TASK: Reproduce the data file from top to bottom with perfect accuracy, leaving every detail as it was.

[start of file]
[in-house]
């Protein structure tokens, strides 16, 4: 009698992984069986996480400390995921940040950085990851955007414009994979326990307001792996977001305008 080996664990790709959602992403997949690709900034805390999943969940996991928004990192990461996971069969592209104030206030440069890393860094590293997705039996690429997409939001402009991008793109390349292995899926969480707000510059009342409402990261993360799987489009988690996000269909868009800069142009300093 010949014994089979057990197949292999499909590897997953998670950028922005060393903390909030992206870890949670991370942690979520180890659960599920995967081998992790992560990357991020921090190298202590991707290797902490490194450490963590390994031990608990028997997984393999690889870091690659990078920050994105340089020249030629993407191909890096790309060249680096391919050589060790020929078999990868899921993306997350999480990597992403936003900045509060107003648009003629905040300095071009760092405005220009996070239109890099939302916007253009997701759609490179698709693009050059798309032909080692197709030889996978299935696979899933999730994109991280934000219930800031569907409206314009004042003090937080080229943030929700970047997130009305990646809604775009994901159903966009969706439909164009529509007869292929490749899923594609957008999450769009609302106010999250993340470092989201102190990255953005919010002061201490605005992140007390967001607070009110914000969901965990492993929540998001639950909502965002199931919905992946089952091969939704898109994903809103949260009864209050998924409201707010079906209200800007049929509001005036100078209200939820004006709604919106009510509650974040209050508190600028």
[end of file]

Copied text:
[in-house]
């Protein structure tokens, strides 16, 4: 009698992984069986996480400390995921940040950085990851955007414009994979326990307001792996977001305008 080996664990790709959602992403997949690709900034805390999943969940996991928004990192990461996971069969592209104030206030440069890393860094590293997705039996690429997409939001402009991008793109390349292995899926969480707000510059009342409402990261993360799987489009988690996000269909868009800069142009300093 010949014994089979057990197949292999499909590897997953998670950028922005060393903390909030992206870890949670991370942690979520180890659960599920995967081998992790992560990357991020921090190298202590991707290797902490490194450490963590390994031990608990028997997984393999690889870091690659990078920050994105340089020249030629993407191909890096790309060249680096391919050589060790020929078999990868899921993306997350999480990597992403936003900045509060107003648009003629905040300095071009760092405005220009996070239109890099939302916007253009997701759609490179698709693009050059798309032909080692197709030889996978299935696979899933999730994109991280934000219930800031569907409206314009004042003090937080080229943030929700970047997130009305990646809604775009994901159903966009969706439909164009529509007869292929490749899923594609957008999450769009609302106010999250993340470092989201102190990255953005919010002061201490605005992140007390967001607070009110914000969901965990492993929540998001639950909502965002199931919905992946089952091969939704898109994903809103949260009864209050998924409201707010079906209200800007049929509001005036100078209200939820004006709604919106009510509650974040209050508190600028």